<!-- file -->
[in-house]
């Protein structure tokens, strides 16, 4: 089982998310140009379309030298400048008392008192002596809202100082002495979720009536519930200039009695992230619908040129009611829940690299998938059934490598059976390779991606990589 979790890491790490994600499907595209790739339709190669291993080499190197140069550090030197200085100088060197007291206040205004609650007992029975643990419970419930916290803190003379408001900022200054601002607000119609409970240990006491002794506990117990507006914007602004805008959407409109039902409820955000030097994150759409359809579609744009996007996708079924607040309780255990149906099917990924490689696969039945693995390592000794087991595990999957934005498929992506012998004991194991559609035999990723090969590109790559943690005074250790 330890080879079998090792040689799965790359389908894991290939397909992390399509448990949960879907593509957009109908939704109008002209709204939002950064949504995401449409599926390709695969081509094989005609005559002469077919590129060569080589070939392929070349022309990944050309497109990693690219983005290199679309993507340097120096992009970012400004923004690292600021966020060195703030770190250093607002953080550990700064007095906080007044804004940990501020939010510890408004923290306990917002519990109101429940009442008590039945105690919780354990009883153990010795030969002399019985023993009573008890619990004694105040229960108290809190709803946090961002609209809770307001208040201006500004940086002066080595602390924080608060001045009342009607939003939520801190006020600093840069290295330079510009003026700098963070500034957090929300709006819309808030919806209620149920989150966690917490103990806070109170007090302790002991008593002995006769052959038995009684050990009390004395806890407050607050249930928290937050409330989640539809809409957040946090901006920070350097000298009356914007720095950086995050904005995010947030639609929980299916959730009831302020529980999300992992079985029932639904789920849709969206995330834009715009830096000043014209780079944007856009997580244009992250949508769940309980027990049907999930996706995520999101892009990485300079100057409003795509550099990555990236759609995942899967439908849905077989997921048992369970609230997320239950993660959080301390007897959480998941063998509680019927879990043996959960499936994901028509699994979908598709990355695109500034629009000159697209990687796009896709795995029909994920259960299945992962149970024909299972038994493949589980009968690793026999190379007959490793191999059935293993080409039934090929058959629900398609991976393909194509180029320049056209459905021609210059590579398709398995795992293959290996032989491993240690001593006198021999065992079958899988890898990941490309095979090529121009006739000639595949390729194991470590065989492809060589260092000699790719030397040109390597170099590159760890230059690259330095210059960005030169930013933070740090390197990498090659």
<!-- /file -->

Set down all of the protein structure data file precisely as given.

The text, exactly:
[in-house]
């Protein structure tokens, strides 16, 4: 089982998310140009379309030298400048008392008192002596809202100082002495979720009536519930200039009695992230619908040129009611829940690299998938059934490598059976390779991606990589 979790890491790490994600499907595209790739339709190669291993080499190197140069550090030197200085100088060197007291206040205004609650007992029975643990419970419930916290803190003379408001900022200054601002607000119609409970240990006491002794506990117990507006914007602004805008959407409109039902409820955000030097994150759409359809579609744009996007996708079924607040309780255990149906099917990924490689696969039945693995390592000794087991595990999957934005498929992506012998004991194991559609035999990723090969590109790559943690005074250790 330890080879079998090792040689799965790359389908894991290939397909992390399509448990949960879907593509957009109908939704109008002209709204939002950064949504995401449409599926390709695969081509094989005609005559002469077919590129060569080589070939392929070349022309990944050309497109990693690219983005290199679309993507340097120096992009970012400004923004690292600021966020060195703030770190250093607002953080550990700064007095906080007044804004940990501020939010510890408004923290306990917002519990109101429940009442008590039945105690919780354990009883153990010795030969002399019985023993009573008890619990004694105040229960108290809190709803946090961002609209809770307001208040201006500004940086002066080595602390924080608060001045009342009607939003939520801190006020600093840069290295330079510009003026700098963070500034957090929300709006819309808030919806209620149920989150966690917490103990806070109170007090302790002991008593002995006769052959038995009684050990009390004395806890407050607050249930928290937050409330989640539809809409957040946090901006920070350097000298009356914007720095950086995050904005995010947030639609929980299916959730009831302020529980999300992992079985029932639904789920849709969206995330834009715009830096000043014209780079944007856009997580244009992250949508769940309980027990049907999930996706995520999101892009990485300079100057409003795509550099990555990236759609995942899967439908849905077989997921048992369970609230997320239950993660959080301390007897959480998941063998509680019927879990043996959960499936994901028509699994979908598709990355695109500034629009000159697209990687796009896709795995029909994920259960299945992962149970024909299972038994493949589980009968690793026999190379007959490793191999059935293993080409039934090929058959629900398609991976393909194509180029320049056209459905021609210059590579398709398995795992293959290996032989491993240690001593006198021999065992079958899988890898990941490309095979090529121009006739000639595949390729194991470590065989492809060589260092000699790719030397040109390597170099590159760890230059690259330095210059960005030169930013933070740090390197990498090659």